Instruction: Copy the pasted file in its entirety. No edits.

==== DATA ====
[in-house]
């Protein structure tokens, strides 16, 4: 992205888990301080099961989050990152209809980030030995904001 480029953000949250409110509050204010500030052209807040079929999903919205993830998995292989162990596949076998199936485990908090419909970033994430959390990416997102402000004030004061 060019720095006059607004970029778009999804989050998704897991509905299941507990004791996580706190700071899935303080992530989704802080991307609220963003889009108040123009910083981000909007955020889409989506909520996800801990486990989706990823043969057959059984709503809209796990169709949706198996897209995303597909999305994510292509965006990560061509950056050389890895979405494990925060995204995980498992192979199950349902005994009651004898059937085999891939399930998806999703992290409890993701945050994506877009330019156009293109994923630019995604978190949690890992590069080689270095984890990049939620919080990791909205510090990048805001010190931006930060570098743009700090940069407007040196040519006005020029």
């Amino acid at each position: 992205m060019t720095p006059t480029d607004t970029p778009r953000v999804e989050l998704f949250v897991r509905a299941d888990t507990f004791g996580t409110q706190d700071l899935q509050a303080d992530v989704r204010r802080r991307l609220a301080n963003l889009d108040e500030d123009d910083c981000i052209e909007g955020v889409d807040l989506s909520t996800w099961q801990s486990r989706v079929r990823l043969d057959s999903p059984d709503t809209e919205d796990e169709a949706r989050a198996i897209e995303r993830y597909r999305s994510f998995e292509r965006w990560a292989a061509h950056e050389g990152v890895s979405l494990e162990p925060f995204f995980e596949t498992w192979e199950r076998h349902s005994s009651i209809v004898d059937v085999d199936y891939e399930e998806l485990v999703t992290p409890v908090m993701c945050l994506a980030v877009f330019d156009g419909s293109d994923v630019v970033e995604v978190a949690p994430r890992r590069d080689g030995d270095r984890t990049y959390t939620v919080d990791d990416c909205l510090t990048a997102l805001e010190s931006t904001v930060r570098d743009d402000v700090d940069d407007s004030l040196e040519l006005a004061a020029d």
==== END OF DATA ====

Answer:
[in-house]
């Protein structure tokens, strides 16, 4: 992205888990301080099961989050990152209809980030030995904001 480029953000949250409110509050204010500030052209807040079929999903919205993830998995292989162990596949076998199936485990908090419909970033994430959390990416997102402000004030004061 060019720095006059607004970029778009999804989050998704897991509905299941507990004791996580706190700071899935303080992530989704802080991307609220963003889009108040123009910083981000909007955020889409989506909520996800801990486990989706990823043969057959059984709503809209796990169709949706198996897209995303597909999305994510292509965006990560061509950056050389890895979405494990925060995204995980498992192979199950349902005994009651004898059937085999891939399930998806999703992290409890993701945050994506877009330019156009293109994923630019995604978190949690890992590069080689270095984890990049939620919080990791909205510090990048805001010190931006930060570098743009700090940069407007040196040519006005020029």
């Amino acid at each position: 992205m060019t720095p006059t480029d607004t970029p778009r953000v999804e989050l998704f949250v897991r509905a299941d888990t507990f004791g996580t409110q706190d700071l899935q509050a303080d992530v989704r204010r802080r991307l609220a301080n963003l889009d108040e500030d123009d910083c981000i052209e909007g955020v889409d807040l989506s909520t996800w099961q801990s486990r989706v079929r990823l043969d057959s999903p059984d709503t809209e919205d796990e169709a949706r989050a198996i897209e995303r993830y597909r999305s994510f998995e292509r965006w990560a292989a061509h950056e050389g990152v890895s979405l494990e162990p925060f995204f995980e596949t498992w192979e199950r076998h349902s005994s009651i209809v004898d059937v085999d199936y891939e399930e998806l485990v999703t992290p409890v908090m993701c945050l994506a980030v877009f330019d156009g419909s293109d994923v630019v970033e995604v978190a949690p994430r890992r590069d080689g030995d270095r984890t990049y959390t939620v919080d990791d990416c909205l510090t990048a997102l805001e010190s931006t904001v930060r570098d743009d402000v700090d940069d407007s004030l040196e040519l006005a004061a020029d």